Yes, administrators will continue reminding constituents about their institutions’ “enduring Christian mission” and “transformative” educational experience. Such language is an adornment masking the smell of polluted air. Scroll through the list of member colleges and universities of the CCCU. Many of them are bullshit centers of cultural assimilation and vocational training. As crushing student debt increases, these universities will have a harder time explaining why someone should pay more tuition at an institution which may not exist in five years.

Worries about my own career aside, there is something liberating about being untethered from an institution whose future is less than promising.

Anyone who teaches the humanities at a Christian college can relate to this person’s story. We are all experiencing enrollment drops and budget cuts, especially in the humanities. I agree with this writer’s assessment about the “theological literacy” of our students. The humanities are being “subsumed” by professional programs and graduate programs. Sometimes I also wonder whether or not our Christian colleges have become little more than vocational schools.

In sum, I fully understand this writer and I sympathize with him. I respect his decision to leave.

I have long wondered whether the humanities need to be cultivated in places apart from academic institutions. (Johann Neem makes a similar suggestions in his book What’s the Point of College? Listen to our interview with him in Episode 54 of the podcast).

The R.R. Reno “Meltdown”

Reno

First Things editor R.R. Reno

We have written before about R.R. Reno and the First Things magazine response to the coronavirus. On March 20, 2020, we noted Reno’s call to open churches (with a Wendell Berry-inspired response from Eric Miller). Three days later, we called attention to Reno’s claim that “there are many things more precious than life.” On April 8, 2020, we linked to a piece describing Reno and his staff as “the bitter and angry remnant” at First Things magazine. On April 29, 2020, Reno said that the government’s measures to protect Americans from the coronavirus “have been pointless.”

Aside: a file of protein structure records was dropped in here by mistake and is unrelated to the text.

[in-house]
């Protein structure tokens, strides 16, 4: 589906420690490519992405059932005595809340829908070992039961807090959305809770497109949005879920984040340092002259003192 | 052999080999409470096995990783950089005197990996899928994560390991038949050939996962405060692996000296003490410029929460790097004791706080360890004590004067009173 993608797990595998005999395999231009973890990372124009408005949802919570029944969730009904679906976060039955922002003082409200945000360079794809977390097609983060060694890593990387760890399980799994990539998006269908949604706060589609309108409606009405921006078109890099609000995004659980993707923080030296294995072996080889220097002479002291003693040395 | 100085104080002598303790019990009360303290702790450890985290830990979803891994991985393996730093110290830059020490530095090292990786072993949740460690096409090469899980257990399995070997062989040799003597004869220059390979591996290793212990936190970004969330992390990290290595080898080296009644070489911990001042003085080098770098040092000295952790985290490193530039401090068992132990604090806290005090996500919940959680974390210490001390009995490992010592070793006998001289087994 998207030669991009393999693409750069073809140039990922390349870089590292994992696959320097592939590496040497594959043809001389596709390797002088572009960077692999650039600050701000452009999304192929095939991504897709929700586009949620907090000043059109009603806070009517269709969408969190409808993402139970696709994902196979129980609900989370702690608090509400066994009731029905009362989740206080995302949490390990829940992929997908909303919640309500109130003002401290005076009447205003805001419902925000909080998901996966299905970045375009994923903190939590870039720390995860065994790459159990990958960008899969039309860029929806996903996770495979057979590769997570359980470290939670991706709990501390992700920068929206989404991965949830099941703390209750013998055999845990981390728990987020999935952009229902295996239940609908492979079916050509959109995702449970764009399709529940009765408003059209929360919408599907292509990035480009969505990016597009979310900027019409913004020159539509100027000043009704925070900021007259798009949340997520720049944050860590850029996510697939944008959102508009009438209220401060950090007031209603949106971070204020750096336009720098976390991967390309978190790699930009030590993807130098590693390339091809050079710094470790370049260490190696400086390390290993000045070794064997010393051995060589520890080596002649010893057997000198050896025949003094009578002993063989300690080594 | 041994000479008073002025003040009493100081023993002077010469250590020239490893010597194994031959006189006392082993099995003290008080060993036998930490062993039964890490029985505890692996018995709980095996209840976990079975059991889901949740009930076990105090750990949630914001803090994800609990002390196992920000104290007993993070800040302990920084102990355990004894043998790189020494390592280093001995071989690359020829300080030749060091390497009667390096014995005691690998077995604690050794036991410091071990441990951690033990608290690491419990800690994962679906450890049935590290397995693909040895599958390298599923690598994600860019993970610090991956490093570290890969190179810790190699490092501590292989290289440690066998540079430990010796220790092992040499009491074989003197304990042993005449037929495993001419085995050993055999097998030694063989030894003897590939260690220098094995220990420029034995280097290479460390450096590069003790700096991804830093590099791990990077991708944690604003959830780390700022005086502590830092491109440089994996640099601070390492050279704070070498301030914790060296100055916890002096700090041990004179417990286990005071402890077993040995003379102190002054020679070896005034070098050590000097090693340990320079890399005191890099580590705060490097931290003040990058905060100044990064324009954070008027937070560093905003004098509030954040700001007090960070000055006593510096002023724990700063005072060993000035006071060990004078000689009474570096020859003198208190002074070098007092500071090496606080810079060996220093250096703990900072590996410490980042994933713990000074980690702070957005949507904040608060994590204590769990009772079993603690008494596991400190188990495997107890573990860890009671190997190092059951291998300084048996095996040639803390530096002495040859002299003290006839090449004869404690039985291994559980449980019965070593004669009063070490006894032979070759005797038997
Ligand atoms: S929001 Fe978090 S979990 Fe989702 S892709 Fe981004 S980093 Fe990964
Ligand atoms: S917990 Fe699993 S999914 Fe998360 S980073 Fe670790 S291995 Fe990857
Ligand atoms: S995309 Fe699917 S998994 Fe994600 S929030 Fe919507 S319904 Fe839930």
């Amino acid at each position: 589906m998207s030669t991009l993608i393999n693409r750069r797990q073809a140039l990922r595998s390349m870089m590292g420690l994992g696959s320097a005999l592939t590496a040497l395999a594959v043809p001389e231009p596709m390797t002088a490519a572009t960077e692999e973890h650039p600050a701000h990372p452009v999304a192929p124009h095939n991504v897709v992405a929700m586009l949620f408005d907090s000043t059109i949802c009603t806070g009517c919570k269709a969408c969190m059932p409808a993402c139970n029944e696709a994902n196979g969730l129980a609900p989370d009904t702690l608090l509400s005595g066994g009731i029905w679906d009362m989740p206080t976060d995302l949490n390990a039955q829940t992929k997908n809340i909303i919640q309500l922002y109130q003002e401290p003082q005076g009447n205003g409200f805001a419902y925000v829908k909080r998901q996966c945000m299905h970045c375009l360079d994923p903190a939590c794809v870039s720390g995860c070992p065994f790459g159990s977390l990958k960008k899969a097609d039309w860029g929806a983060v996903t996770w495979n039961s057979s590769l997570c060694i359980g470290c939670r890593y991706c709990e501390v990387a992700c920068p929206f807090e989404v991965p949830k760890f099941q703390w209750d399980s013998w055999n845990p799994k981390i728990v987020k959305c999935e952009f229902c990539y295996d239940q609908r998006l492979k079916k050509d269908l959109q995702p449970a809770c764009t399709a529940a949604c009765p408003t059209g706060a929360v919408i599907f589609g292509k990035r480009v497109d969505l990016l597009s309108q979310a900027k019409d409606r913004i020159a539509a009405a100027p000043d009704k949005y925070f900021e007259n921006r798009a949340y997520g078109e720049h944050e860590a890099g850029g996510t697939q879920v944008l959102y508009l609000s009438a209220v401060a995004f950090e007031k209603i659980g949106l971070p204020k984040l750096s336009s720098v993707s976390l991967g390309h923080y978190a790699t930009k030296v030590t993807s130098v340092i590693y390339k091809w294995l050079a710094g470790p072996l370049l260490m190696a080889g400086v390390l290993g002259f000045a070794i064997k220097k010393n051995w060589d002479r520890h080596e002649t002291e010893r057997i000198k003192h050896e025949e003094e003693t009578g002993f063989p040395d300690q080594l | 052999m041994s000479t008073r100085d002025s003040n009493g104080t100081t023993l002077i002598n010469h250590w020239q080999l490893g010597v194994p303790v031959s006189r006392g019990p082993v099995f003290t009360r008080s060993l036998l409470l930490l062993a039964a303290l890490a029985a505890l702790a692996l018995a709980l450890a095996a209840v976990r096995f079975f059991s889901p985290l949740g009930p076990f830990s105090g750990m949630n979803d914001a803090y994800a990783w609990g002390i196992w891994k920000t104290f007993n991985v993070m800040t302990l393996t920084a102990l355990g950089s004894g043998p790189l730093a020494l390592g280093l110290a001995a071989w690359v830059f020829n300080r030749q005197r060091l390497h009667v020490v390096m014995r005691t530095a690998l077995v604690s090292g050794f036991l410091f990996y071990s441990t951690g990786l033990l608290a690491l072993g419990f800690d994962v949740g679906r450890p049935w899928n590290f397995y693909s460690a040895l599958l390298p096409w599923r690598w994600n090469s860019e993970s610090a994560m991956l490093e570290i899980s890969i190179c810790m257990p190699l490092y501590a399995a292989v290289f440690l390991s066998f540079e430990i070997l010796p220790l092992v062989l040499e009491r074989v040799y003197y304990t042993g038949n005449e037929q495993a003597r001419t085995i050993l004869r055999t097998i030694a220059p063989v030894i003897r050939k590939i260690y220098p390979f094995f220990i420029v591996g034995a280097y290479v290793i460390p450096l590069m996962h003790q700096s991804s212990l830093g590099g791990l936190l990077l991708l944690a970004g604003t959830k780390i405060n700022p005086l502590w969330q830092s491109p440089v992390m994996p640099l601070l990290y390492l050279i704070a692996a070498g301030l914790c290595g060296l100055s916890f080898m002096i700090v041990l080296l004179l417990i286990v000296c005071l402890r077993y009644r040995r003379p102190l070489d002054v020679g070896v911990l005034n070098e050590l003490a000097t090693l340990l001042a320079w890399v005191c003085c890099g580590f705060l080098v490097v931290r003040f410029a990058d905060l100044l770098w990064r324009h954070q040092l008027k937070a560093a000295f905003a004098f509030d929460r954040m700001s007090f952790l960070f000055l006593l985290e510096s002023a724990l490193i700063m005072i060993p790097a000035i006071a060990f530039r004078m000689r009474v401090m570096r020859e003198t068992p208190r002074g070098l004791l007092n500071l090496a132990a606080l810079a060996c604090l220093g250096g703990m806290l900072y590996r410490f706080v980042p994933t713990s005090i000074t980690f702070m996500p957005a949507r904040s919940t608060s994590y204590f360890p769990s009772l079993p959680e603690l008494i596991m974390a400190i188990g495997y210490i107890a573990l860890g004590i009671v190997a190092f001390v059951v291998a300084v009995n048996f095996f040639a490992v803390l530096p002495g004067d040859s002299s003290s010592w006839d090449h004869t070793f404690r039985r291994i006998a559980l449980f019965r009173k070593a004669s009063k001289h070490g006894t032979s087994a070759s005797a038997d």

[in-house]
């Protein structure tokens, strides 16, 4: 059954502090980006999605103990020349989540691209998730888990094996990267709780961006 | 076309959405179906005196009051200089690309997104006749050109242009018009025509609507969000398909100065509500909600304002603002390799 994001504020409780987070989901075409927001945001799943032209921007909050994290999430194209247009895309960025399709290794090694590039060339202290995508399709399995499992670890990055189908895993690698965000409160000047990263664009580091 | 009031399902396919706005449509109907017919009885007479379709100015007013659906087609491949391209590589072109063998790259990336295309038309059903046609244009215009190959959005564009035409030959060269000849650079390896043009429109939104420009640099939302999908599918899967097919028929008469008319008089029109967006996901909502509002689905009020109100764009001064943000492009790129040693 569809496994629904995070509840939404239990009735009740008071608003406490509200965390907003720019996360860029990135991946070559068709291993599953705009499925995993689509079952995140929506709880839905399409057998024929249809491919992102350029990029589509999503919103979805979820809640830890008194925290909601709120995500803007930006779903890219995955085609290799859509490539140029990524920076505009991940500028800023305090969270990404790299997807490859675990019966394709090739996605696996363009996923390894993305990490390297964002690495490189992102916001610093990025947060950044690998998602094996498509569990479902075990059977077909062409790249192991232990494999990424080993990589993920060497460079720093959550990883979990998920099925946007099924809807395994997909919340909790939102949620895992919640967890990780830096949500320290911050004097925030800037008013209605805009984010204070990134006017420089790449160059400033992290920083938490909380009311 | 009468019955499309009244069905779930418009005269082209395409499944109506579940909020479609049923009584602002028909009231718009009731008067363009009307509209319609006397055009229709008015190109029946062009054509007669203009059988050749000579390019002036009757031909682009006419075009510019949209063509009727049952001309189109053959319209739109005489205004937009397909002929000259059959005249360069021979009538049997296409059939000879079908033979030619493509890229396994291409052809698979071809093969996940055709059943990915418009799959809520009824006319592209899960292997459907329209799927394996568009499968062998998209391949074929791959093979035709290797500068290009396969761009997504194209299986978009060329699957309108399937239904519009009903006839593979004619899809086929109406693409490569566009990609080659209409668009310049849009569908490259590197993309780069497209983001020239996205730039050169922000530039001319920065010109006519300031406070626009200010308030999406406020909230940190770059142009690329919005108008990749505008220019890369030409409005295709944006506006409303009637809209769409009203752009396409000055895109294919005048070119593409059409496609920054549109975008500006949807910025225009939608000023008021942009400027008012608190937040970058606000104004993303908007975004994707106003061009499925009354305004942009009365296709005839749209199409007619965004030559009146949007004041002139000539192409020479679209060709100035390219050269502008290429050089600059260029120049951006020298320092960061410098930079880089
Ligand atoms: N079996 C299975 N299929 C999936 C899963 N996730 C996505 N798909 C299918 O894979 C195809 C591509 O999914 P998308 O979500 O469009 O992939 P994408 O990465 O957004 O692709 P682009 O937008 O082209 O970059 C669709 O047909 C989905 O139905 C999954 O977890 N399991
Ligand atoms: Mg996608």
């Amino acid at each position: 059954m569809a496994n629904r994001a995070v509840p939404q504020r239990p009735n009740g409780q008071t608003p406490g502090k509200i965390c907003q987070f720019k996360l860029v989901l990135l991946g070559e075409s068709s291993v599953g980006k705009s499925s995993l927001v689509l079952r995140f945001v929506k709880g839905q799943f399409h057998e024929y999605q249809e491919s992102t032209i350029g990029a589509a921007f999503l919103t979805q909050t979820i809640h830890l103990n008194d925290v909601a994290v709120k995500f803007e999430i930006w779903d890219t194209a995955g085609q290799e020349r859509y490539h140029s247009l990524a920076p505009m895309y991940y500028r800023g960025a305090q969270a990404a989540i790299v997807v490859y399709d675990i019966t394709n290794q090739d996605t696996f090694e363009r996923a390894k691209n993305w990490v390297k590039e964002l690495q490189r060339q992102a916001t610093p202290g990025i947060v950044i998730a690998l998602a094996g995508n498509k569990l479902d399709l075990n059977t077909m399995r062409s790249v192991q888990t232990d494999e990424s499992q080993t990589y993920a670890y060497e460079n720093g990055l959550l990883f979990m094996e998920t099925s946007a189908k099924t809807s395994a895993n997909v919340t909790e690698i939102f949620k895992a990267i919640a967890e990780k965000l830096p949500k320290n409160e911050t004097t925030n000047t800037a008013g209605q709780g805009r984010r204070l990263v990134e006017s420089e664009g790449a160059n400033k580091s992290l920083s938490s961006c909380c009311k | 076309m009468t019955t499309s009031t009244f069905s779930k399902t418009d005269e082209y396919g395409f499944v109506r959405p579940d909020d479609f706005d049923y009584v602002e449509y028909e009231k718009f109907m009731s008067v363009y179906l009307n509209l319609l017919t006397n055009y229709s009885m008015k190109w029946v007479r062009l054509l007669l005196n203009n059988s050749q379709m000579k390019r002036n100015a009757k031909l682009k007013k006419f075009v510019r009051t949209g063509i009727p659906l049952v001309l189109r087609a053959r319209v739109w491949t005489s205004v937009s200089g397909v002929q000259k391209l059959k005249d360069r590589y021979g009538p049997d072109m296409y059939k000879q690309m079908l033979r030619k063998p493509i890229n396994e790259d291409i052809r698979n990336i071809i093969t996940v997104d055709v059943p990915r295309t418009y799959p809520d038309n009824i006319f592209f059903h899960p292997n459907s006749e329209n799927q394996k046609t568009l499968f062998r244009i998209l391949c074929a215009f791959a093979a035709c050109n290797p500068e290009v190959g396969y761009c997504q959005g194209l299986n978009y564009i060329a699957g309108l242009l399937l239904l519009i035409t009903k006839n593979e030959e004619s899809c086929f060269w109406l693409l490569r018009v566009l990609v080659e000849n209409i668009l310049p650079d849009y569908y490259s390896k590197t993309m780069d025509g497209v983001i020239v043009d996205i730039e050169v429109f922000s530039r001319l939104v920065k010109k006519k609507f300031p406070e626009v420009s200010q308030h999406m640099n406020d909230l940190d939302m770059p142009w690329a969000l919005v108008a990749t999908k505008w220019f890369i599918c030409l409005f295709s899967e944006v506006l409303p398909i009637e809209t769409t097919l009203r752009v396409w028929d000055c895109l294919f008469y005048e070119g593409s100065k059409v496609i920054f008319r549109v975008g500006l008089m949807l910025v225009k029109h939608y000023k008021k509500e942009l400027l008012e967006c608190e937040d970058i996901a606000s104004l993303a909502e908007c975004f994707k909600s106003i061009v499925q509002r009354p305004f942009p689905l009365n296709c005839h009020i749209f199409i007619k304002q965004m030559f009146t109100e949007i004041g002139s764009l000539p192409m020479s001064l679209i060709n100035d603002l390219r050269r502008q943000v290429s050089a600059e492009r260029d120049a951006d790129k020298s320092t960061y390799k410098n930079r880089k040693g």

In the last twenty-four hours, Reno seems to have doubled-down on all of these claims via Twitter:

Conservative writer Rod Dreher called it a meltdown. “It doesn’t make me angry,” he wrote today at The American Conservative, “it makes me sad to see this happening.”

Is the Christian Right to Blame for the Coronavirus?

Trump-Bachmann-Pence-religious-right

As some of you know, earlier this week I participated in a conversation with Katherine Stewart, author of The Power Worshippers: Inside the Dangerous Rise of Religious Nationism.  I think you can still watch the conversation here.

Today at The New York Times, Stewart has a piece titled “The Road to Coronavirus Hell Was Paved by Evangelicals.”

Here is a taste:

At least since the 19th century, when the proslavery theologian Robert Lewis Dabney attacked the physical sciences as “theories of unbelief,” hostility to science has characterized the more extreme forms of religious nationalism in the United States. Today, the hard core of climate deniers is concentrated among people who identify as religiously conservative Republicans. And some leaders of the Christian nationalist movement, like those allied with the Cornwall Alliance for the Stewardship of Creation, which has denounced environmental science as a “Cult of the Green Dragon,” cast environmentalism as an alternative — and false — theology.

This denial of science and critical thinking among religious ultraconservatives now haunts the American response to the coronavirus crisis. On March 15, Guillermo Maldonado, who calls himself an “apostle” and hosted Mr. Trump earlier this year at a campaign event at his Miami megachurch, urged his congregants to show up for worship services in person. “Do you believe God would bring his people to his house to be contagious with the virus? Of course not,” he said.

Rodney Howard-Browne of The River at Tampa Bay Church in Florida mocked people concerned about the disease as “pansies” and insisted he would only shutter the doors to his packed church “when the rapture is taking place.” In a sermon that was live-streamed on Facebook, Tony Spell, a pastor in Louisiana, said, “We’re also going to pass out anointed handkerchiefs to people who may have a fear, who may have a sickness and we believe that when those anointed handkerchiefs go, that healing virtue is going to go on them as well.”

By all accounts, President Trump’s tendency to trust his gut over the experts on issues like vaccines and climate change does not come from any deep-seated religious conviction. But he is perfectly in tune with the religious nationalists who form the core of his base. In his daily briefings from the White House, Mr. Trump actively disdains and contradicts the messages coming from his own experts and touts as yet unproven cures.

A couple of quick thoughts:

First, most op-ed writers do not write their own titles. The title of this piece is misleading. As Stewart noted in our conversation this week, and repeats in the Times piece, she is writing about a particular kind of evangelical, not all evangelicals.  Her focus is on the anti-science, Trump-loving parts of the Christian Right.

Second, those who are upset by Stewart’s piece should get a copy of Mark Noll’s book The Scandal of the Evangelical Mind. Stewart is essentially making the same argument about evangelical anti-intellectualism.

Here is conservative writer Rod Dreher: